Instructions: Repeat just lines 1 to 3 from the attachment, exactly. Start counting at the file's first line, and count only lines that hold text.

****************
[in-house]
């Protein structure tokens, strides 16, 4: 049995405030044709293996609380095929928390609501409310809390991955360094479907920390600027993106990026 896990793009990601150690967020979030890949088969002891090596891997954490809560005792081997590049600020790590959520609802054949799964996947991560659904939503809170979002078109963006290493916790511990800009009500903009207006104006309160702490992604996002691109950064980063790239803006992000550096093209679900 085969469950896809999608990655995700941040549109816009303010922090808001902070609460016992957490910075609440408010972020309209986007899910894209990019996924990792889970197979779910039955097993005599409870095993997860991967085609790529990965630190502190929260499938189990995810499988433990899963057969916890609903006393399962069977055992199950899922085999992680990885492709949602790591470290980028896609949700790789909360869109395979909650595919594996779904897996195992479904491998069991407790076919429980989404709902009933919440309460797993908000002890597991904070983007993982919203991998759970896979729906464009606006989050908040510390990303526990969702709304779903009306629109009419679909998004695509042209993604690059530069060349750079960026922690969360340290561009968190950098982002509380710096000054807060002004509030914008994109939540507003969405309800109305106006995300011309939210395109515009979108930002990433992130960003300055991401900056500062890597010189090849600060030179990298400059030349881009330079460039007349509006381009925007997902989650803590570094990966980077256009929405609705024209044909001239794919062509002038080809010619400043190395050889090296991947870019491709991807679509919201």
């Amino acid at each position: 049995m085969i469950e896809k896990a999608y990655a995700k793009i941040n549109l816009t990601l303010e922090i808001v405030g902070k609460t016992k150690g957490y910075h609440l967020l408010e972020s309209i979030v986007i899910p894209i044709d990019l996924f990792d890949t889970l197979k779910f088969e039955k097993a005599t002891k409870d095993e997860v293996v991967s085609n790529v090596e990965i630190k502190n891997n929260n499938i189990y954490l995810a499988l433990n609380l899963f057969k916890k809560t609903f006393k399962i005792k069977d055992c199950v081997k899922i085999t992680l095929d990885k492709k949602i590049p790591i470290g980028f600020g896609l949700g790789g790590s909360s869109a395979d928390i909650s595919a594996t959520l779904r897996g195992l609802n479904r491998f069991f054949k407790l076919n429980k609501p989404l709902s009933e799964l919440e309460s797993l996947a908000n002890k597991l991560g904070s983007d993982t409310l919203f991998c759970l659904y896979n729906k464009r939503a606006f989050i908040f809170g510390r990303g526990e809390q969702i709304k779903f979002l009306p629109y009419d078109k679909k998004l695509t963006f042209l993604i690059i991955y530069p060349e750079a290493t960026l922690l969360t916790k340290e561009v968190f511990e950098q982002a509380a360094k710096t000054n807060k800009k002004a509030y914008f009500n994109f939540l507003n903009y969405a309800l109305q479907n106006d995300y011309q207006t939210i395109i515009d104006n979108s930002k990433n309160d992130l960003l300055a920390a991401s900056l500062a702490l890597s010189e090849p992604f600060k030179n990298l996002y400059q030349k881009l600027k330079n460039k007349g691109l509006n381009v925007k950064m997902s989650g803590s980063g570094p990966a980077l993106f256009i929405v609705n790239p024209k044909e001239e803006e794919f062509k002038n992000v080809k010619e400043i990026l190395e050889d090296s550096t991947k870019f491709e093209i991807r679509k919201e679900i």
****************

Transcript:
[in-house]
């Protein structure tokens, strides 16, 4: 049995405030044709293996609380095929928390609501409310809390991955360094479907920390600027993106990026 896990793009990601150690967020979030890949088969002891090596891997954490809560005792081997590049600020790590959520609802054949799964996947991560659904939503809170979002078109963006290493916790511990800009009500903009207006104006309160702490992604996002691109950064980063790239803006992000550096093209679900 085969469950896809999608990655995700941040549109816009303010922090808001902070609460016992957490910075609440408010972020309209986007899910894209990019996924990792889970197979779910039955097993005599409870095993997860991967085609790529990965630190502190929260499938189990995810499988433990899963057969916890609903006393399962069977055992199950899922085999992680990885492709949602790591470290980028896609949700790789909360869109395979909650595919594996779904897996195992479904491998069991407790076919429980989404709902009933919440309460797993908000002890597991904070983007993982919203991998759970896979729906464009606006989050908040510390990303526990969702709304779903009306629109009419679909998004695509042209993604690059530069060349750079960026922690969360340290561009968190950098982002509380710096000054807060002004509030914008994109939540507003969405309800109305106006995300011309939210395109515009979108930002990433992130960003300055991401900056500062890597010189090849600060030179990298400059030349881009330079460039007349509006381009925007997902989650803590570094990966980077256009929405609705024209044909001239794919062509002038080809010619400043190395050889090296991947870019491709991807679509919201």
């Amino acid at each position: 049995m085969i469950e896809k896990a999608y990655a995700k793009i941040n549109l816009t990601l303010e922090i808001v405030g902070k609460t016992k150690g957490y910075h609440l967020l408010e972020s309209i979030v986007i899910p894209i044709d990019l996924f990792d890949t889970l197979k779910f088969e039955k097993a005599t002891k409870d095993e997860v293996v991967s085609n790529v090596e990965i630190k502190n891997n929260n499938i189990y954490l995810a499988l433990n609380l899963f057969k916890k809560t609903f006393k399962i005792k069977d055992c199950v081997k899922i085999t992680l095929d990885k492709k949602i590049p790591i470290g980028f600020g896609l949700g790789g790590s909360s869109a395979d928390i909650s595919a594996t959520l779904r897996g195992l609802n479904r491998f069991f054949k407790l076919n429980k609501p989404l709902s009933e799964l919440e309460s797993l996947a908000n002890k597991l991560g904070s983007d993982t409310l919203f991998c759970l659904y896979n729906k464009r939503a606006f989050i908040f809170g510390r990303g526990e809390q969702i709304k779903f979002l009306p629109y009419d078109k679909k998004l695509t963006f042209l993604i690059i991955y530069p060349e750079a290493t960026l922690l969360t916790k340290e561009v968190f511990e950098q982002a509380a360094k710096t000054n807060k800009k002004a509030y914008f009500n994109f939540l507003n903009y969405a309800l109305q479907n106006d995300y011309q207006t939210i395109i515009d104006n979108s930002k990433n309160d992130l960003l300055a920390a991401s900056l500062a702490l890597s010189e090849p992604f600060k030179n990298l996002y400059q030349k881009l600027k330079n460039k007349g691109l509006n381009v925007k950064m997902s989650g803590s980063g570094p990966a980077l993106f256009i929405v609705n790239p024209k044909e001239e803006e794919f062509k002038n992000v080809k010619e400043i990026l190395e050889d090296s550096t991947k870019f491709e093209i991807r679509k919201e679900i």